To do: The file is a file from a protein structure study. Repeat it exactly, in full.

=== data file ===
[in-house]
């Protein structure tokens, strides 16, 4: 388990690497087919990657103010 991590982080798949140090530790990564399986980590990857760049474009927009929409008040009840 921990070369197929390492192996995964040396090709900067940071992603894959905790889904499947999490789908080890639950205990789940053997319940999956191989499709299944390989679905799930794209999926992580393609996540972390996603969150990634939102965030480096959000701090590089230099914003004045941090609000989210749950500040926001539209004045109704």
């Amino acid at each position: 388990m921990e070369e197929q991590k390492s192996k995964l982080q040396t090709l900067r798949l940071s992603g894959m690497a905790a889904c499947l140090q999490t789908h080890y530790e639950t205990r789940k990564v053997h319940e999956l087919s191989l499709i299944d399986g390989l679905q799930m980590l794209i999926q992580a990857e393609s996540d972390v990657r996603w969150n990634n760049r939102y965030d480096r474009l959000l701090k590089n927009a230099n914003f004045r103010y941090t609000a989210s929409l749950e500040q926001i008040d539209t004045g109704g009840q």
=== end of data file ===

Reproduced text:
[in-house]
């Protein structure tokens, strides 16, 4: 388990690497087919990657103010 991590982080798949140090530790990564399986980590990857760049474009927009929409008040009840 921990070369197929390492192996995964040396090709900067940071992603894959905790889904499947999490789908080890639950205990789940053997319940999956191989499709299944390989679905799930794209999926992580393609996540972390996603969150990634939102965030480096959000701090590089230099914003004045941090609000989210749950500040926001539209004045109704």
């Amino acid at each position: 388990m921990e070369e197929q991590k390492s192996k995964l982080q040396t090709l900067r798949l940071s992603g894959m690497a905790a889904c499947l140090q999490t789908h080890y530790e639950t205990r789940k990564v053997h319940e999956l087919s191989l499709i299944d399986g390989l679905q799930m980590l794209i999926q992580a990857e393609s996540d972390v990657r996603w969150n990634n760049r939102y965030d480096r474009l959000l701090k590089n927009a230099n914003f004045r103010y941090t609000a989210s929409l749950e500040q926001i008040d539209t004045g109704g009840q």